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Here's a common problem we've all run into. You're using an application in Windows when it just stops working.
Maybe an error message pops up saying that the application isn't responding, or perhaps it just freezes with no sign as to when or if it may recover. At best, the freeze only affects the application itself so you can still use other Windows programs and features. At worst, your entire system may lock up with no clear way to recover. Yes, this situation is frustrating, but there are ways to bounce back.
Also: Lost your audio? How to fix it in Windows 10 and 11
For this process, I'm working with a Windows 10 PC. But the steps for grappling with frozen applications and systems are virtually the same between Windows 10 and 11.
To start, let's say you're running several different programs, and one starts to slow down and then freezes. For this example, I'm picking iTunes since that's a buggy piece of software and one that does often freeze in my experience.
Naturally, the first course of action is to try to shut down the offending application using the Close button. In response, a message will likely pop up telling you that the application has stopped working. Depending on the program and the nature of the freeze, the message may give you two options: Check online for a solution and close the program or Close the program. Otherwise, it might just offer the one option to close the program.
You may also see a dropdown arrow for View problem details. Clicking that will reveal the name of the associated executable file and other details but won't help you recover the app. Click the button to close it and wait a few seconds to see if it shuts down.
If the Close button doesn't do the trick, another option is to right-click on the app's Taskbar icon and select the option for Close window. Again, wait a few seconds to see if the program closes.
What if your mouse is unresponsive and you can't click the Close button or Taskbar icon? Pressing Alt+F4 will also attempt to close the currently active window or app.
If you can't close the application directly, another option is to try to shut it down via Task Manager, which shows you a list of all running apps, files, and processes. There are a few ways to trigger Task Manager.
In Windows 10, right-click on the Taskbar and select Task Manager. In Windows 10 or 11, right-click the Start button and select Task Manager from the menu or press Ctrl+Shift+Esc. If Task Manager opens in compact view, you can click the button for More details to see the full view.
In either view, the status of the entry for the misbehaving app may show as "Not responding." Right-click on the entry and select End task. Wait a few seconds to see if the application shuts down.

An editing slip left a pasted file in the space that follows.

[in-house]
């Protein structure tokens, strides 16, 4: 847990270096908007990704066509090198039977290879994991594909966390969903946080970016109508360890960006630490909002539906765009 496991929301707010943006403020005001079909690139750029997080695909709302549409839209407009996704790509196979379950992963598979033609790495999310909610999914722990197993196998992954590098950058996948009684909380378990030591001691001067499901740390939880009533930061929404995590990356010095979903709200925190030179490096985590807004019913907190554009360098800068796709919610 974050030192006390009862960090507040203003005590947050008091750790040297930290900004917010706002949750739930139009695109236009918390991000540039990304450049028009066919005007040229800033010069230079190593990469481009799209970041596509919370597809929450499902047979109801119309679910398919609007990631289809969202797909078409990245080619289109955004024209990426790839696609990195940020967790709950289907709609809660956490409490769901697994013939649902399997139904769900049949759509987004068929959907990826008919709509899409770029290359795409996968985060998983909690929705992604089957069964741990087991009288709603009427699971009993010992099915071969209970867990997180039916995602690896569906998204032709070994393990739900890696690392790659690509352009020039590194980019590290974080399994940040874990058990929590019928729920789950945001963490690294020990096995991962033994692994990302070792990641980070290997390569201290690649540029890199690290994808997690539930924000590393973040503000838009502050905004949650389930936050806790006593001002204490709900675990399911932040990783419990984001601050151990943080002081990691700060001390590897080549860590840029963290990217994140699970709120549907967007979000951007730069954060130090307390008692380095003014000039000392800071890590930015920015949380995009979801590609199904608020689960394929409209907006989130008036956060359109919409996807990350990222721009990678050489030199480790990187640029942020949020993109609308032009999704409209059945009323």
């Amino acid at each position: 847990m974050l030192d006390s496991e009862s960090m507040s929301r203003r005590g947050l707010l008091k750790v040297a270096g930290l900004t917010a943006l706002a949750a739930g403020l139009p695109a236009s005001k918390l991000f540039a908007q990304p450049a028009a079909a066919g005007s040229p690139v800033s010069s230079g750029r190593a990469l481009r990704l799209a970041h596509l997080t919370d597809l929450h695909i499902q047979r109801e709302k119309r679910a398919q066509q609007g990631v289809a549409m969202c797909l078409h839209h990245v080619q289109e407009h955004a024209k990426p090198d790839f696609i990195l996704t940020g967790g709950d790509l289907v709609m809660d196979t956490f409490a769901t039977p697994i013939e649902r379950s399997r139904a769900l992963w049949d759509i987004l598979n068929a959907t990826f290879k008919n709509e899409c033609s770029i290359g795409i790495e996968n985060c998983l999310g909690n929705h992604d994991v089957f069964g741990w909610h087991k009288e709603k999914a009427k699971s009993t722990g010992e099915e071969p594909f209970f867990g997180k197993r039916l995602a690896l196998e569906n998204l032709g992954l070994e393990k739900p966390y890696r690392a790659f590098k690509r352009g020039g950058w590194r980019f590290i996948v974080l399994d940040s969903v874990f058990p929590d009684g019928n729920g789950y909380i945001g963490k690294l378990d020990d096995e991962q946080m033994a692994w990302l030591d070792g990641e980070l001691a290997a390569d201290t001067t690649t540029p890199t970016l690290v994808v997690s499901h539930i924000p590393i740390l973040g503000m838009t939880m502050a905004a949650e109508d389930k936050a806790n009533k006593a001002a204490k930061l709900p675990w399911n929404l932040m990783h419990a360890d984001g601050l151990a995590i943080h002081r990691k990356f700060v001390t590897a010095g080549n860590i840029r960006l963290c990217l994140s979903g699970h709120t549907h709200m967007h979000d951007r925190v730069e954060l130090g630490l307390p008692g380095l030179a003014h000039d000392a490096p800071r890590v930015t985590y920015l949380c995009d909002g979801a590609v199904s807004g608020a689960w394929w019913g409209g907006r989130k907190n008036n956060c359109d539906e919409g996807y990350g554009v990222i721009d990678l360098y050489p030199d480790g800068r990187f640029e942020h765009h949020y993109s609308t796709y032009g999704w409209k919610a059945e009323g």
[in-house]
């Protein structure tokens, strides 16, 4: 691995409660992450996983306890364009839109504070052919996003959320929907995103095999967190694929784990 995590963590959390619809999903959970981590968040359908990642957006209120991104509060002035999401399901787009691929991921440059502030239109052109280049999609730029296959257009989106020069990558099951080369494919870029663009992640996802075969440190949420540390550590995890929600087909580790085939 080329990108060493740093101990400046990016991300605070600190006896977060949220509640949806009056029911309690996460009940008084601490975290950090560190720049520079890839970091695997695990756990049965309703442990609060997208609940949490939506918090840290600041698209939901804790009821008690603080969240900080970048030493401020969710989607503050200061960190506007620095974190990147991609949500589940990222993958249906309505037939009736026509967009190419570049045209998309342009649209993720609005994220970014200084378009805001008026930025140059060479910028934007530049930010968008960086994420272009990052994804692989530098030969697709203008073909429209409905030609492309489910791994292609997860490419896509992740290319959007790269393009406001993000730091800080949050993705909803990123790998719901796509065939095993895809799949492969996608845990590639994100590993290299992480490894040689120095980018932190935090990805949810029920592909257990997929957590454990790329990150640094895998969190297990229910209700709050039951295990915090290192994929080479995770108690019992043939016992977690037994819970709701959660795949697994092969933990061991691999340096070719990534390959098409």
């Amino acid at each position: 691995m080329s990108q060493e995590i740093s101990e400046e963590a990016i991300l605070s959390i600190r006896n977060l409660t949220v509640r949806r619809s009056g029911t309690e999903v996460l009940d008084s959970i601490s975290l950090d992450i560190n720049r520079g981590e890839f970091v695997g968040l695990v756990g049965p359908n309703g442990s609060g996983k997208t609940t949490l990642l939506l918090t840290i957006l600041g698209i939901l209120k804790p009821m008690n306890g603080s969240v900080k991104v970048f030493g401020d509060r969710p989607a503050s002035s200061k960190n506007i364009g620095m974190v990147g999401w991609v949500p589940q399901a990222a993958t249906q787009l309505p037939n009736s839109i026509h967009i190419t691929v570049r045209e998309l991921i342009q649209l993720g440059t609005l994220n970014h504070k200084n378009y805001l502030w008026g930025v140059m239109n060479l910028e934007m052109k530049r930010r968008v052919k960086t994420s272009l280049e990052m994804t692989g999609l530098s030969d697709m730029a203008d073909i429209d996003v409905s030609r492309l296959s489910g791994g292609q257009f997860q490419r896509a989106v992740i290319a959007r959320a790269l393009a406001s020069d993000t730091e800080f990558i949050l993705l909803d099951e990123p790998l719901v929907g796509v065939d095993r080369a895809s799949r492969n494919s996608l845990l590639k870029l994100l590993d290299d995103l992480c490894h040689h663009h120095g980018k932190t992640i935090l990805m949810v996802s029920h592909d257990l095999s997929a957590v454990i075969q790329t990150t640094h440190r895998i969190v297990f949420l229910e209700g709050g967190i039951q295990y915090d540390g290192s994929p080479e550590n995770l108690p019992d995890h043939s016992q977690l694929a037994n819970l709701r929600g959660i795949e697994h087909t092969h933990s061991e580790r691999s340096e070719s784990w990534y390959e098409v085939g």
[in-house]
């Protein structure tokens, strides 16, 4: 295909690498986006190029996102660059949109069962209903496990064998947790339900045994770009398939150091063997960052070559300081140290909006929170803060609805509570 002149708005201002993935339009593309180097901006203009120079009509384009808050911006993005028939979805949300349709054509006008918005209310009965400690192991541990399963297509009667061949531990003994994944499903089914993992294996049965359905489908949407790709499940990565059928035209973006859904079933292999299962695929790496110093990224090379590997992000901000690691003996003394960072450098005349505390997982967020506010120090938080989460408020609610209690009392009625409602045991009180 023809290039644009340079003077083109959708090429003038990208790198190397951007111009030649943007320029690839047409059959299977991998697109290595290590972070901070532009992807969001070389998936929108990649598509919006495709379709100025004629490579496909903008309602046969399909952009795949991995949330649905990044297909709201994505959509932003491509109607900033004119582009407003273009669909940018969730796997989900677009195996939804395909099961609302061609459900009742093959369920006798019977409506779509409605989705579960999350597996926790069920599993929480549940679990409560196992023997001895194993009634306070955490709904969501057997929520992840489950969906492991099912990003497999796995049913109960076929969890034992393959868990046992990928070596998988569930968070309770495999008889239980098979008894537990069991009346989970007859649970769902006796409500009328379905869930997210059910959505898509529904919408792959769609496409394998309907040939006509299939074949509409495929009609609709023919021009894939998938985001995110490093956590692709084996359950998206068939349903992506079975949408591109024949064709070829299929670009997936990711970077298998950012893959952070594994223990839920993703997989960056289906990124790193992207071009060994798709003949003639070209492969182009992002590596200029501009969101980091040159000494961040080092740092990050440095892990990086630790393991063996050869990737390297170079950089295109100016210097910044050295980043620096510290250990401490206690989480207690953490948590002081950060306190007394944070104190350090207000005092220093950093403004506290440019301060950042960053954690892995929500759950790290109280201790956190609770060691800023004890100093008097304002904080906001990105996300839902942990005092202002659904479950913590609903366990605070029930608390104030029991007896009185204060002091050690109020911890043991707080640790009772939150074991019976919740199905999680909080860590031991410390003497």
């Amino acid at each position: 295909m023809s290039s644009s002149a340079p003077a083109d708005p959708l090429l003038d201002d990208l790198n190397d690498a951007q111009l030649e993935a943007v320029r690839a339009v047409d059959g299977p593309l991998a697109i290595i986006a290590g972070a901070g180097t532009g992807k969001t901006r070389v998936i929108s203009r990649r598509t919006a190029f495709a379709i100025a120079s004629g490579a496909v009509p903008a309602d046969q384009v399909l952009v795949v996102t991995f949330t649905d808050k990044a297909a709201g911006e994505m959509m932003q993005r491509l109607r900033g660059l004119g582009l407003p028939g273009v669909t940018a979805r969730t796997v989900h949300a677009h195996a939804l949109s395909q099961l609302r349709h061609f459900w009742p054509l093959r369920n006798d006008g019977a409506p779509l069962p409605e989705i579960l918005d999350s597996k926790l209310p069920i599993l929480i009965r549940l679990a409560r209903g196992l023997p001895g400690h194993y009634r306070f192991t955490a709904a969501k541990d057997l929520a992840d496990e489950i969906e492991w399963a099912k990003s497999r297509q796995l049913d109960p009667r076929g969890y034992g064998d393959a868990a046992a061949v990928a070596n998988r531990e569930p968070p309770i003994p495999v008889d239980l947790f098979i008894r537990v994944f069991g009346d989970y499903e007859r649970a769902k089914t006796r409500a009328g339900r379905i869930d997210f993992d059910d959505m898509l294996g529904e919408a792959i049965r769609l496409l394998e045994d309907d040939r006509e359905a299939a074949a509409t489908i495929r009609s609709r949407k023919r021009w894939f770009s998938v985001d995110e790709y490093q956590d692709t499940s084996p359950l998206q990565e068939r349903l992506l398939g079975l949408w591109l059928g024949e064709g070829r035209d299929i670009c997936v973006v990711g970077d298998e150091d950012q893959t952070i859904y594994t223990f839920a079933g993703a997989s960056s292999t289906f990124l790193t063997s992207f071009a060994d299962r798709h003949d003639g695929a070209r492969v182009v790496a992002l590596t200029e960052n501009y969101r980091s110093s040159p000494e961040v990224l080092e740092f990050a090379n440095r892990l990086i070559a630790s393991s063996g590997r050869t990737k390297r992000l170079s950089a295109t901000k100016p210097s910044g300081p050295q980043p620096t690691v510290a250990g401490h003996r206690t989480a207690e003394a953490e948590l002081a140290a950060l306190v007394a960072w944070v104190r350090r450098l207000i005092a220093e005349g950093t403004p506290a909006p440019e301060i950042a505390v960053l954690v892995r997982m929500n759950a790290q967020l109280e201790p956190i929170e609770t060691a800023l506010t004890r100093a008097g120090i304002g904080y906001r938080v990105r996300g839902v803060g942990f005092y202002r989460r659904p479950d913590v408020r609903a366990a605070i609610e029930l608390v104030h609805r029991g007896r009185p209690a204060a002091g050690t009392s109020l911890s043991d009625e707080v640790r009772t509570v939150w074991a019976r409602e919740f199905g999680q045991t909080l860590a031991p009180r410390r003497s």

Another way to close a frozen app is through a built-in Windows command called Taskkill. To try this, open a command prompt and type tasklist. Look for the executable file for the frozen app, such as iTunes.exe. At the next prompt, type taskkill /f /im followed by the name of the EXE file, for example, taskkill /f /im itunes.exe.
Here's another trick that works in Windows 11 but only for certain apps. When an app's frozen, go to Settings > Apps > Installed apps. Click the ellipsis icon for the frozen app. If you see a setting for Advanced options, click it. Scroll down the screen to the Terminate section and click the Terminate button.
First, you'll want to identify and try to shut down whatever application or process is affecting Windows using any of the methods I mentioned. If Windows still isn't responding, then it may be time to exit.
First, try signing out of your current session. Press Ctrl+Alt+Delete and then select Sign out. If that works, then sign in again to see if Windows is now responsive. If not, then you may need to shut down the PC entirely. From the Ctrl-Alt-Del screen, click the Power icon, and then select Shut down. If Windows is still stuck, then your last resort is to press and hold down the power button on your PC until it shuts off.
Finally, keep in mind that using any of these methods to shut down an application or Windows itself will result in losing any recent work you've created and haven't saved. That's of most concern with a productivity program like Microsoft Office. Some programs, such as Word and Excel, offer an auto recovery feature that can attempt to recover the latest version of the file even if you've neglected to save it recently. Check the productivity apps you use to see if they provide such a feature and enable it.